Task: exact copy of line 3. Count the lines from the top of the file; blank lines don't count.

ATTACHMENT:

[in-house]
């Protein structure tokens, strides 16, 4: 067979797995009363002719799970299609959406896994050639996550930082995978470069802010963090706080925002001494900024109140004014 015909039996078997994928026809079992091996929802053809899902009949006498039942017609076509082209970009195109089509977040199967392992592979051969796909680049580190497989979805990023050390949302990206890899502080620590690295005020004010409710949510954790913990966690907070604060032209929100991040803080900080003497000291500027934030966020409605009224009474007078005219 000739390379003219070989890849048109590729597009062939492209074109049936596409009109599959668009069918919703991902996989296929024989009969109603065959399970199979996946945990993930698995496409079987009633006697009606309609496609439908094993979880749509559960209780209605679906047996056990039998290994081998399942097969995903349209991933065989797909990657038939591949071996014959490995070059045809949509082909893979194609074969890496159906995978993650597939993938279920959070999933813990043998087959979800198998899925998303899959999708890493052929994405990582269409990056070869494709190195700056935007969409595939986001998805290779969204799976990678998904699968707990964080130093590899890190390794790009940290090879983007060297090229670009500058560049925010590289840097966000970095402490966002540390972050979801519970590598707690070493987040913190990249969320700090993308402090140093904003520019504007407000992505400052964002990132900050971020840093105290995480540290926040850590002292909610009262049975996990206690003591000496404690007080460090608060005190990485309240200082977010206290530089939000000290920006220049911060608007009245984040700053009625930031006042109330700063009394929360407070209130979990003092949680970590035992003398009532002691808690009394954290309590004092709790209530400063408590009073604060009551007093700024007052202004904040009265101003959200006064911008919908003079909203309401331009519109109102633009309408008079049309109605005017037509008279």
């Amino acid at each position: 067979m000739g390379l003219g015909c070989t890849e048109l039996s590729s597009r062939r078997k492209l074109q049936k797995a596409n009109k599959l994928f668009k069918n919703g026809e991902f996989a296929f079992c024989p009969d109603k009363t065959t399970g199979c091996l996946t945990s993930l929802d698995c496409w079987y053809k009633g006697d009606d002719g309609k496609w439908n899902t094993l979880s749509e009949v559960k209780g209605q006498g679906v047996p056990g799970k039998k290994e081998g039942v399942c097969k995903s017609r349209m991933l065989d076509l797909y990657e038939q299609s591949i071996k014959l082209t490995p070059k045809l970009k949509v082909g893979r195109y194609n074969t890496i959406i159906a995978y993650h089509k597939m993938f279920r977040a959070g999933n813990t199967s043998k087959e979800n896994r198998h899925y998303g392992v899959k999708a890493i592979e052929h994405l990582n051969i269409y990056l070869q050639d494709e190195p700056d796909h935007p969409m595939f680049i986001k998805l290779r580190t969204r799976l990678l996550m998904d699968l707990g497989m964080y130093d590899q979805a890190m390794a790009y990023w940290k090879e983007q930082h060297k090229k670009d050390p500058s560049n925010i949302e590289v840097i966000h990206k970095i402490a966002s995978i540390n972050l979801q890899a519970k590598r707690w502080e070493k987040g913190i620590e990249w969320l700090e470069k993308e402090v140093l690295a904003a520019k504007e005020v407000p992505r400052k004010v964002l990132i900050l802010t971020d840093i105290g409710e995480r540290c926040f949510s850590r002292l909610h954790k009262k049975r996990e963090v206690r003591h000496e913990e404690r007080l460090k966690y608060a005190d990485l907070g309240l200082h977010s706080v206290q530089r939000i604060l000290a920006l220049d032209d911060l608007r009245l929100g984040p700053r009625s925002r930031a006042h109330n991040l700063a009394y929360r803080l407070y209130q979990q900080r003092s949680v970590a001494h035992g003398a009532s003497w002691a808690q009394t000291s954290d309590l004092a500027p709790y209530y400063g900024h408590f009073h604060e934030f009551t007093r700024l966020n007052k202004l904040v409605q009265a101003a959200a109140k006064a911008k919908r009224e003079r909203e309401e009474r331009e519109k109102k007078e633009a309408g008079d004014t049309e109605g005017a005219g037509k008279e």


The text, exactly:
């Amino acid at each position: 067979m000739g390379l003219g015909c070989t890849e048109l039996s590729s597009r062939r078997k492209l074109q049936k797995a596409n009109k599959l994928f668009k069918n919703g026809e991902f996989a296929f079992c024989p009969d109603k009363t065959t399970g199979c091996l996946t945990s993930l929802d698995c496409w079987y053809k009633g006697d009606d002719g309609k496609w439908n899902t094993l979880s749509e009949v559960k209780g209605q006498g679906v047996p056990g799970k039998k290994e081998g039942v399942c097969k995903s017609r349209m991933l065989d076509l797909y990657e038939q299609s591949i071996k014959l082209t490995p070059k045809l970009k949509v082909g893979r195109y194609n074969t890496i959406i159906a995978y993650h089509k597939m993938f279920r977040a959070g999933n813990t199967s043998k087959e979800n896994r198998h899925y998303g392992v899959k999708a890493i592979e052929h994405l990582n051969i269409y990056l070869q050639d494709e190195p700056d796909h935007p969409m595939f680049i986001k998805l290779r580190t969204r799976l990678l996550m998904d699968l707990g497989m964080y130093d590899q979805a890190m390794a790009y990023w940290k090879e983007q930082h060297k090229k670009d050390p500058s560049n925010i949302e590289v840097i966000h990206k970095i402490a966002s995978i540390n972050l979801q890899a519970k590598r707690w502080e070493k987040g913190i620590e990249w969320l700090e470069k993308e402090v140093l690295a904003a520019k504007e005020v407000p992505r400052k004010v964002l990132i900050l802010t971020d840093i105290g409710e995480r540290c926040f949510s850590r002292l909610h954790k009262k049975r996990e963090v206690r003591h000496e913990e404690r007080l460090k966690y608060a005190d990485l907070g309240l200082h977010s706080v206290q530089r939000i604060l000290a920006l220049d032209d911060l608007r009245l929100g984040p700053r009625s925002r930031a006042h109330n991040l700063a009394y929360r803080l407070y209130q979990q900080r003092s949680v970590a001494h035992g003398a009532s003497w002691a808690q009394t000291s954290d309590l004092a500027p709790y209530y400063g900024h408590f009073h604060e934030f009551t007093r700024l966020n007052k202004l904040v409605q009265a101003a959200a109140k006064a911008k919908r009224e003079r909203e309401e009474r331009e519109k109102k007078e633009a309408g008079d004014t049309e109605g005017a005219g037509k008279e």